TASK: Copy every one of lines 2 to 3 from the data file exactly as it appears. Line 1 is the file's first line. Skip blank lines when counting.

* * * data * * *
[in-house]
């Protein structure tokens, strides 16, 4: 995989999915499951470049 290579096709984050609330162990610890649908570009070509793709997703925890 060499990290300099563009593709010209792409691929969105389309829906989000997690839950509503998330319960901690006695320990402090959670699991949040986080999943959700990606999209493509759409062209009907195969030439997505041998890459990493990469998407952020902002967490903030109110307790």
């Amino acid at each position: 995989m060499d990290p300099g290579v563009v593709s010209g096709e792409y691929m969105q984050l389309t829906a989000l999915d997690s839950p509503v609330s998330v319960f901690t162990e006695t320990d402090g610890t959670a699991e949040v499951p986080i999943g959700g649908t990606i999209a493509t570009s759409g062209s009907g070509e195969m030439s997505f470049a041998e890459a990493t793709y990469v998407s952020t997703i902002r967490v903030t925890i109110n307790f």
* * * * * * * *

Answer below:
């Protein structure tokens, strides 16, 4: 995989999915499951470049 290579096709984050609330162990610890649908570009070509793709997703925890 060499990290300099563009593709010209792409691929969105389309829906989000997690839950509503998330319960901690006695320990402090959670699991949040986080999943959700990606999209493509759409062209009907195969030439997505041998890459990493990469998407952020902002967490903030109110307790």
């Amino acid at each position: 995989m060499d990290p300099g290579v563009v593709s010209g096709e792409y691929m969105q984050l389309t829906a989000l999915d997690s839950p509503v609330s998330v319960f901690t162990e006695t320990d402090g610890t959670a699991e949040v499951p986080i999943g959700g649908t990606i999209a493509t570009s759409g062209s009907g070509e195969m030439s997505f470049a041998e890459a990493t793709y990469v998407s952020t997703i902002r967490v903030t925890i109110n307790f």